Kapal bhati is a kriya, or yogic practice, which invigorates the brain and awakens the dormant centres which are responsible for subtle perceptions. Kapal means forehead. Bhati means light, but also 'perception' or 'knowledge.'
The practice of kapal bhati helps to clear the sinuses, and heals mucus disorders and respiratory diseases such as asthma, allergies, etc. It purifies the frontal brain and rejuvenates tired cells and nerves. It also brings energy to the gut, improving the vitality of the abdominal organs, increasing metabolism, improving digestion and promoting regularity, thus helping with weight loss.
When practiced regularly, it relieves constipation, acidity, and anorexia. It also helps to stimulate the pancreas to release insulin that helps in controlling diabetes and improves liver and spleen functions. Most importantly, it polishes the third eye (intuition) and helps to spiritually awaken the ajna chakra. This, in turn, nurtures mental wellbeing.
To perform kapal bhati, sit in a comfortable meditative pose, spine upright, eyes closed, palms on knees, relaxed. Perform exhalation rapidly 'like the bellows of a blacksmith.' Exhale and inhale through the nose only. The inhale should be silent, while the exhale may be loud as you force the air out of your lungs by contracting your lower belly. Try to keep the upper abdomen relaxed.
For advanced practitioners, with each exhale, engage jalandhara bandha, moola bandha and uddiyana bandha, in this order. With each inhale, release moola bandha, uddiyana bandha and jalandhara bandha in this order.
If you feel dizzy during this practice, stop and relax. When you feel better, continue with less force and more awareness.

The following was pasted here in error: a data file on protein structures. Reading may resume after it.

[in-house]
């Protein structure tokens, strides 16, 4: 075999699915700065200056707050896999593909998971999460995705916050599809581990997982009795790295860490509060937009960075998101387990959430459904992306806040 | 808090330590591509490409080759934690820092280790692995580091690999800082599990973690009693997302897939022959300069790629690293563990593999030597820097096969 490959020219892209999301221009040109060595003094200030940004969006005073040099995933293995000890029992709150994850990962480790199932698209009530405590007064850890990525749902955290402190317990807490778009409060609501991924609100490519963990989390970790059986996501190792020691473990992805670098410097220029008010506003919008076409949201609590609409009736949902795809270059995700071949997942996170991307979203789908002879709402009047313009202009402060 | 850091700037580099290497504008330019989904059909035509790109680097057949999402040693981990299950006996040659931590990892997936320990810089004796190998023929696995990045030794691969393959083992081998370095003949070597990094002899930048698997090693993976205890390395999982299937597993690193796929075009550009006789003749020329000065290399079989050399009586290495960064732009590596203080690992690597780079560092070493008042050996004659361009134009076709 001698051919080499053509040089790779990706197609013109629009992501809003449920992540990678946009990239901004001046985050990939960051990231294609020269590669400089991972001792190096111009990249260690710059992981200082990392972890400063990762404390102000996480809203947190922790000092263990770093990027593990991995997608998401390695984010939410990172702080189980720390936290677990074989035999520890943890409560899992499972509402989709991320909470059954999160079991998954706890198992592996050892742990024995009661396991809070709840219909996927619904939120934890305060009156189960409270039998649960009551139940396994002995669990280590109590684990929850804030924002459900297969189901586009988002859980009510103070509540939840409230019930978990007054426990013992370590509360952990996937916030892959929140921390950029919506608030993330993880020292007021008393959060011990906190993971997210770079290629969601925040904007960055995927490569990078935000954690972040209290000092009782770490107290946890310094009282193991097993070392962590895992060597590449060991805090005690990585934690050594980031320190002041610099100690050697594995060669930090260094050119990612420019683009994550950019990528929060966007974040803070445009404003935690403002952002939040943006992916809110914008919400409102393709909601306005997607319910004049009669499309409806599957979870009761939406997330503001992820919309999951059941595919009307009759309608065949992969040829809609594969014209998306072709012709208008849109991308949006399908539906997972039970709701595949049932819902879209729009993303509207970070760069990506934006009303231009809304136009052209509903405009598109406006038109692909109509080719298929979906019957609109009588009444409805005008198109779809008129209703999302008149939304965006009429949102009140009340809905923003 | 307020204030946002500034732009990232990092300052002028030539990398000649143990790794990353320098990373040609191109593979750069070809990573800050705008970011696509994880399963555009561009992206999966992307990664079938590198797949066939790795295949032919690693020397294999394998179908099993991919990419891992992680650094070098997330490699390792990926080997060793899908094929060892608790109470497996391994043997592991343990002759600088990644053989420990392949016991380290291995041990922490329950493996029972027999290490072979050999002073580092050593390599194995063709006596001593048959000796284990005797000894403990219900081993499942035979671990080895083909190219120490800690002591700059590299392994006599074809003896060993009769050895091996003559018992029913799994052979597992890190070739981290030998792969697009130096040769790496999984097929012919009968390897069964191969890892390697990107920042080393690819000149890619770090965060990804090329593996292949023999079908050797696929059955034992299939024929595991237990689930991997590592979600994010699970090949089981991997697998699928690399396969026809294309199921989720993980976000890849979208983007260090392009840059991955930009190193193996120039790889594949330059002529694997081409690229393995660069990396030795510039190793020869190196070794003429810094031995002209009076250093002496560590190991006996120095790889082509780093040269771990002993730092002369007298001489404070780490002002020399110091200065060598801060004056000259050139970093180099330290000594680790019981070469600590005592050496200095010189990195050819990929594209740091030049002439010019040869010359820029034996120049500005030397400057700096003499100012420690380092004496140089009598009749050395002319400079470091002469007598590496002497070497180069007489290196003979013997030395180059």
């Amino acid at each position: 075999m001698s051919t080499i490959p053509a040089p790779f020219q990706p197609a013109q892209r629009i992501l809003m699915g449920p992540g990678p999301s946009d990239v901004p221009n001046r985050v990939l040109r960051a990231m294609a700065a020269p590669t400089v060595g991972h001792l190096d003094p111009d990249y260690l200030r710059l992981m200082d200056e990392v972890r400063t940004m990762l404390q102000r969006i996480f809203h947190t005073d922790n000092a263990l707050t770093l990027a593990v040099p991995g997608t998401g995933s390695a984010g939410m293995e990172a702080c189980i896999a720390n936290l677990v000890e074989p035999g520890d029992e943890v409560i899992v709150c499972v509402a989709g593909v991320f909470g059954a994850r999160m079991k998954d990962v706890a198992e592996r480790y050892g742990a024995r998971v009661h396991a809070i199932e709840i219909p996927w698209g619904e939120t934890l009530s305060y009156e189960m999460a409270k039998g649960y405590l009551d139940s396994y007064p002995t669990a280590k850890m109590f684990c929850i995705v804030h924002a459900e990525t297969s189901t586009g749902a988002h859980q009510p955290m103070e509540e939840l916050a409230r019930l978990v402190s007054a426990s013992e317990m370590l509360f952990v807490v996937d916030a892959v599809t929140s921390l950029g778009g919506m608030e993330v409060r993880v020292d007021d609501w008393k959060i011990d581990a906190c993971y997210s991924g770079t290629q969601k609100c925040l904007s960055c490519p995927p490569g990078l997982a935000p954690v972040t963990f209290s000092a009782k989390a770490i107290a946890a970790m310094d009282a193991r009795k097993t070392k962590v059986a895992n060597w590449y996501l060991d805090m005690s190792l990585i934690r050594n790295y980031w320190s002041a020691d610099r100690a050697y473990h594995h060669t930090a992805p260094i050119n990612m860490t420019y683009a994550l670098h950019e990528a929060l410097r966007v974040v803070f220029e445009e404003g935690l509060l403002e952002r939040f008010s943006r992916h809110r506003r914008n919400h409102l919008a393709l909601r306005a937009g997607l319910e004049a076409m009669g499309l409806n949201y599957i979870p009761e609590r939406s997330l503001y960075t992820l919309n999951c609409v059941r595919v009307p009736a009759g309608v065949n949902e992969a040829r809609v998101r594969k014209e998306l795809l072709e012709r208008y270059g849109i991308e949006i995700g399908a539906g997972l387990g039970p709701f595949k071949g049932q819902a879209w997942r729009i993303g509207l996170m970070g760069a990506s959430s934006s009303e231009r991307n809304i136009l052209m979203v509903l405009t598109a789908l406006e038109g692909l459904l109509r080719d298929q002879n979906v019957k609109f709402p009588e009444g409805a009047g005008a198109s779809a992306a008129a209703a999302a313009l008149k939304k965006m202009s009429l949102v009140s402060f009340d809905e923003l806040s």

Kapal bhati should be avoided during pregnancy and menstruation, and during asthma attacks. Stop immediately in case you are feeling any discomfort. Individuals suffering from high blood pressure and severe cardiac disorders should also avoid this.
The body has three doshas (faults) — kapha (mucus), pitta (acid) and vata (wind). An imbalance in any of these causes diseases. The mind also has three faults: mala (impurity), vikshepa (distraction), and avarna (ignorance).
Impurity is the psychological stuff which manifests when you sit for meditation. There are five types: karna (sensual desire), krodha (anger), maha (infatuation), mada (arrogance or pride), and matsarya (envy). When visions dance across your mind and you cannot concentrate because thoughts keep oscillating between the past and future, that is vikshepa. When the mind is unable to understand itself that is ignorance or avarna.
Through the practice of kriya-s and breathing techniques, centres in the physical body which are responsible for arousing these dosha-s, are stabilised. The kriya-s work on the physical body to influence the mind, brain waves and blockages of energy.
Although these cleansing exercises are very powerful and effective, they have to be practiced regularly to maintain balance. Otherwise, impurities accumulate very quickly and the body and mind soon fall back into old patterns.